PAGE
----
With this SEED funding, Katie intends to explore how clients and social service providers, specifically in Texas, have been affected by the recent state legislation that passed and became law, which bans access to abortion and reproductive healthcare for all Texas women. It also aims to understand how social service providers are navigating the current changes in abortion policy, what assistance is needed to support Texas social service providers, and what are the next steps for researchers to take in supporting social service providers in addressing clients’ reproductive health needs.

Angela Branson

Life Expectancy Trends among U.S. States and Peer Countries, 1990-2020: Estimating the Impact of the 2020 COVID-19 Pandemic on Widening Differences
PI: Ryan Masters

Nearly 850,000 Americans have lost their lives to COVID-19, likely a conservative estimate of the pandemic’s overall death toll – and half of this loss of life occurred March-December 2020, prior to the availability of vaccines. Consequently, U.S. life expectancy declined by about two years. Eastern states experienced the brunt of the first wave, while summer waves disproportionately affected several states in the west and south. And while cases surged across the entire country by the time fall and winter hit, counts of high “excess” deaths among young ages helped cause this decline in U.S. life expectancy, while documenting poor U.S. health in midlife. Yet, the U.S. advantage over international mortality at older ages has eroded over time as well.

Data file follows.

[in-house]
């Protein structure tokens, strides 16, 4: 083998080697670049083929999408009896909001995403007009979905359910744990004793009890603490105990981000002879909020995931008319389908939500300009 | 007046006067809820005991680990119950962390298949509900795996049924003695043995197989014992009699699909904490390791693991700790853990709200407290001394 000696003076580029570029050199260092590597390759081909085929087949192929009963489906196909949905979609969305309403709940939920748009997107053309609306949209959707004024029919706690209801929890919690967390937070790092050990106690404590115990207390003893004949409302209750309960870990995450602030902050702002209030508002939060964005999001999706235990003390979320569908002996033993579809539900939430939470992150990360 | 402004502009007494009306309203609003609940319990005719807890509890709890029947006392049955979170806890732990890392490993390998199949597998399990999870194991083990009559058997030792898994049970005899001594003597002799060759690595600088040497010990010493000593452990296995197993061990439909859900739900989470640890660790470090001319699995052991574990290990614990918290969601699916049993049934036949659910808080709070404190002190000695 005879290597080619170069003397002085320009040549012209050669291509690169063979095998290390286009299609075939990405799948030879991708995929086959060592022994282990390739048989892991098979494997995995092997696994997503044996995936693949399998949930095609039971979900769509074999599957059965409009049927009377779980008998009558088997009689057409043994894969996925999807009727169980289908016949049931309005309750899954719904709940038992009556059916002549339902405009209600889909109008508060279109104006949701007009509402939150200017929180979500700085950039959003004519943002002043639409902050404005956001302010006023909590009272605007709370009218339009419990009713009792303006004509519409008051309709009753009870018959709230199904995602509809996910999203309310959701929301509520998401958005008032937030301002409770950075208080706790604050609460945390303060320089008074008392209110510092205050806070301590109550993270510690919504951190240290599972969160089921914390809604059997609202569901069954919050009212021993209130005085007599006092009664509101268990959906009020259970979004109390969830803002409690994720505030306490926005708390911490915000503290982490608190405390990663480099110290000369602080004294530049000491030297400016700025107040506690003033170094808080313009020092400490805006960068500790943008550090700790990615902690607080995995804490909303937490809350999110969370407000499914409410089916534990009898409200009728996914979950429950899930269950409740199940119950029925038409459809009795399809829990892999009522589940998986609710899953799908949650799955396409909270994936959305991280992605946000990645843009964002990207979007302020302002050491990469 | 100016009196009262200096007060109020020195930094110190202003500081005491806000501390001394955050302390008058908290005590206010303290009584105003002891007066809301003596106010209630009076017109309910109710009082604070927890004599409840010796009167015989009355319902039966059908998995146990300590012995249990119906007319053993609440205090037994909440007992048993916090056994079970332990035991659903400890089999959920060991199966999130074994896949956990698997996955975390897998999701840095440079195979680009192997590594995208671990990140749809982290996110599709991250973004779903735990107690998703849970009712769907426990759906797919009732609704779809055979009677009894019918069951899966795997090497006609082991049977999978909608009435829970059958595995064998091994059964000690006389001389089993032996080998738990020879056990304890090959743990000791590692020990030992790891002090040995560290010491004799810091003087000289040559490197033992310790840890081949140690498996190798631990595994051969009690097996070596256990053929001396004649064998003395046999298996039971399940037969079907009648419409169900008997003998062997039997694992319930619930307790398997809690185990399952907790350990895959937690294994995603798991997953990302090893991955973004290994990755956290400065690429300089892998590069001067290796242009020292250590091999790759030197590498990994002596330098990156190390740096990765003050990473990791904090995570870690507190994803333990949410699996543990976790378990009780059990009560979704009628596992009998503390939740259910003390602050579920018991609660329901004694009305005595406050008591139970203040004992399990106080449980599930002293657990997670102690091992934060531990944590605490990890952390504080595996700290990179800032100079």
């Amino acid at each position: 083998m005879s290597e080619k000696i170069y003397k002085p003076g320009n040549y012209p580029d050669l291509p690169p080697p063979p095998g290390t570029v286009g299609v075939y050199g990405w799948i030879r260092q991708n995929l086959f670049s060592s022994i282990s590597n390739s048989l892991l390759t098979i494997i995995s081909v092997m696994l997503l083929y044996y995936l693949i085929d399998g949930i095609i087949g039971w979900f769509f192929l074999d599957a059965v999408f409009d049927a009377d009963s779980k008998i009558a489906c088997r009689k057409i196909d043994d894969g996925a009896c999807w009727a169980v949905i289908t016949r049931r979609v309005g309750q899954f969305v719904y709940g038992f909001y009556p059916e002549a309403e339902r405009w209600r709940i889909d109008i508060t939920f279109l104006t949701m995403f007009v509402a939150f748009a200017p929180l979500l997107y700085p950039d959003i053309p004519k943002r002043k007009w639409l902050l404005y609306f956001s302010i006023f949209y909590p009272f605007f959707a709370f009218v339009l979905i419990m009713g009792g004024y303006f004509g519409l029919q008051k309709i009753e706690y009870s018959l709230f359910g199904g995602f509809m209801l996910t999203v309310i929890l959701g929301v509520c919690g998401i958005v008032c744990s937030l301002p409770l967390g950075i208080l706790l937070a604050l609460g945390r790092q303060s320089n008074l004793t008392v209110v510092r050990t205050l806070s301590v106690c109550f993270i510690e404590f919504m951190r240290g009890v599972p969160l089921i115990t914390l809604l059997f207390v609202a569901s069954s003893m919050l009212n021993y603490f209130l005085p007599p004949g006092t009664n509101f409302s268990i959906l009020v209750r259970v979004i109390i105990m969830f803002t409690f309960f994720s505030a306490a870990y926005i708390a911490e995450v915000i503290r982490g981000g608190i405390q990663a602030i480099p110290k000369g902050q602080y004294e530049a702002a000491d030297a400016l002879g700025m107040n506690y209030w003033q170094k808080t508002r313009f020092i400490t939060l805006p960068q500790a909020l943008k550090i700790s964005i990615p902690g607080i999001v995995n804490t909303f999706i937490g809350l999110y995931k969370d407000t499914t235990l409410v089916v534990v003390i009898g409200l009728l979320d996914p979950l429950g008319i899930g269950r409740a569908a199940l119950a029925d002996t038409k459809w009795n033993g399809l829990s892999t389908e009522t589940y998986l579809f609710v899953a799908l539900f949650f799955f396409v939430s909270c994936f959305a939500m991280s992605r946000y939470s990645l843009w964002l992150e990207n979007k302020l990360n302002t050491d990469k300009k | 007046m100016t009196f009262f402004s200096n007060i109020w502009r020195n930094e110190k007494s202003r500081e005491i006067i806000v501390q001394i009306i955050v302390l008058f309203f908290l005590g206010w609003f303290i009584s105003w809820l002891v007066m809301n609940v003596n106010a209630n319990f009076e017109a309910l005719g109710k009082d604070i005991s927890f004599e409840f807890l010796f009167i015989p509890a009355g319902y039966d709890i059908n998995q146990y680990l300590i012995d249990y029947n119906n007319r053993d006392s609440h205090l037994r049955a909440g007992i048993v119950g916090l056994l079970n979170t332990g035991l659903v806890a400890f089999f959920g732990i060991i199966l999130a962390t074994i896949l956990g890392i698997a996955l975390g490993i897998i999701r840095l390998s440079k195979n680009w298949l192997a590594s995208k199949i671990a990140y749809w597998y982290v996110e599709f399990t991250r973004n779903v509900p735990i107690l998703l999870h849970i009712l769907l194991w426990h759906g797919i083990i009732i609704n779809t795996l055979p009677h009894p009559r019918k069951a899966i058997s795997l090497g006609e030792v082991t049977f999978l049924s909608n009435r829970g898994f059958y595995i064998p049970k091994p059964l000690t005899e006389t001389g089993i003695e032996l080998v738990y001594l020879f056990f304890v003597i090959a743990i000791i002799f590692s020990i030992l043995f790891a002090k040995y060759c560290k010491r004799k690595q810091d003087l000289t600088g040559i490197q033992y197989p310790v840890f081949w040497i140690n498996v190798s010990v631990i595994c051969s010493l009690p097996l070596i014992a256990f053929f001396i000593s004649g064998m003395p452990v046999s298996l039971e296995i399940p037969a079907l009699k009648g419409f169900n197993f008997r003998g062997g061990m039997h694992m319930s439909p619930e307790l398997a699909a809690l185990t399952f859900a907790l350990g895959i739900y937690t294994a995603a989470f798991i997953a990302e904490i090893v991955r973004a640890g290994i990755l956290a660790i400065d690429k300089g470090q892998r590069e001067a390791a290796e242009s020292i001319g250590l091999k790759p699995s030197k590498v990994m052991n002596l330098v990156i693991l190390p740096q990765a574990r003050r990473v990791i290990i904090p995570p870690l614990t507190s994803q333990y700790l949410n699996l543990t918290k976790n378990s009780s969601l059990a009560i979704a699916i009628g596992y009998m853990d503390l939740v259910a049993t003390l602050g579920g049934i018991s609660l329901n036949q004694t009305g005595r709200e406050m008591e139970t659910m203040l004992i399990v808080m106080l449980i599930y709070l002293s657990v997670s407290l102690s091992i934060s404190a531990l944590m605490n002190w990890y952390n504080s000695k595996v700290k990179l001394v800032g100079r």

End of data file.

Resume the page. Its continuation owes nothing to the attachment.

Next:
Photo: Carla K. Johnson, Associated Press

The primary goal of this project is to estimate 2020 and 2021 male and female life expectancy for each U.S. state, and to calculate the changes between 2019-2020 and 2020-2021. To generate life tables for each state in order to estimate differences in the mortality consequences of COVID-19, Ryan Master’s research will use novel methods and restricted access state-level vital statistics mortality data from the National Center for Health Statistics (NCHS).

The secondary goal of this project is to contrast the 2019-2020 and 2020-2021 life expectancy changes among U.S. states with respective changes among 20 other high-income peer countries. National-level mortality data for each peer country’s male and female population in 2019, 2020, and 2021 will be obtained via the Human Mortality Database (HMD) and HMD Short-Term Mortality Fluctuations data series. The team is especially interested in state and international differences in deaths at older ages given the unique vulnerability of this population to COVID-19 mortality, as well as in light of research suggesting that the advantage of U.S. old-age mortality relative to its peers is declining or has disappeared entirely.

– Anni Magyary